Genetic Enhancer Screen to Identify Red Light Hypersensitive Mutants in the Model Plant Species Arabidopsis thaliana
Montpetit, Jordan T.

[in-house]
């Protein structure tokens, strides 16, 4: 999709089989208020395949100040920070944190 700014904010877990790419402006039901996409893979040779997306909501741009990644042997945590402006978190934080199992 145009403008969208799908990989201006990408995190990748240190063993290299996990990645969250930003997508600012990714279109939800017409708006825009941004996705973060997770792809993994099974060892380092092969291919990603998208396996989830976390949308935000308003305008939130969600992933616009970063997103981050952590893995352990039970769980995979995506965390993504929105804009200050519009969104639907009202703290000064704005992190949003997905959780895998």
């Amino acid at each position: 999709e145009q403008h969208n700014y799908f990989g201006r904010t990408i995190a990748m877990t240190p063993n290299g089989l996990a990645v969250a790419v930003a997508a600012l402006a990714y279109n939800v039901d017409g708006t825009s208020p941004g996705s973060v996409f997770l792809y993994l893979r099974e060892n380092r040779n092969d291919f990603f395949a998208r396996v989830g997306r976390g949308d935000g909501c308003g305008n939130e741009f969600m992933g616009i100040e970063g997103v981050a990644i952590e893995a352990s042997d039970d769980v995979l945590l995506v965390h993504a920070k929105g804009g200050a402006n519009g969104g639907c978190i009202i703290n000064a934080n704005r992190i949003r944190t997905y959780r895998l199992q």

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A plant's ability to perceive and respond to both quantity and quality of light is an essential component of maintaining healthy growth and development. One way in which plants respond to changing light conditions is via their perception of varying amounts of red (~660nm) and far red (~730nm) wavelengths of light. To do this, plants rely on a group of photoreceptors known as phytochromes (PHYs). This study found that the two genes Light Regulating BTB 1 (LRB1) and Light Regulating BTB 2 (LRB2) participate in the red light signaling pathway in Arabidopsis. Plants with mutations in these genes are red light hypersensitive and thus display an enhanced de-etiolation response and have significant shade tolerance. In order to determine other components, genes, or factors involved in the red light response pathway, this study conducted a series of genetic enhancer screens to identify mutations which exacerbate (or enhance) the phenotypic characteristics of the lrb1/lrb2 double mutants.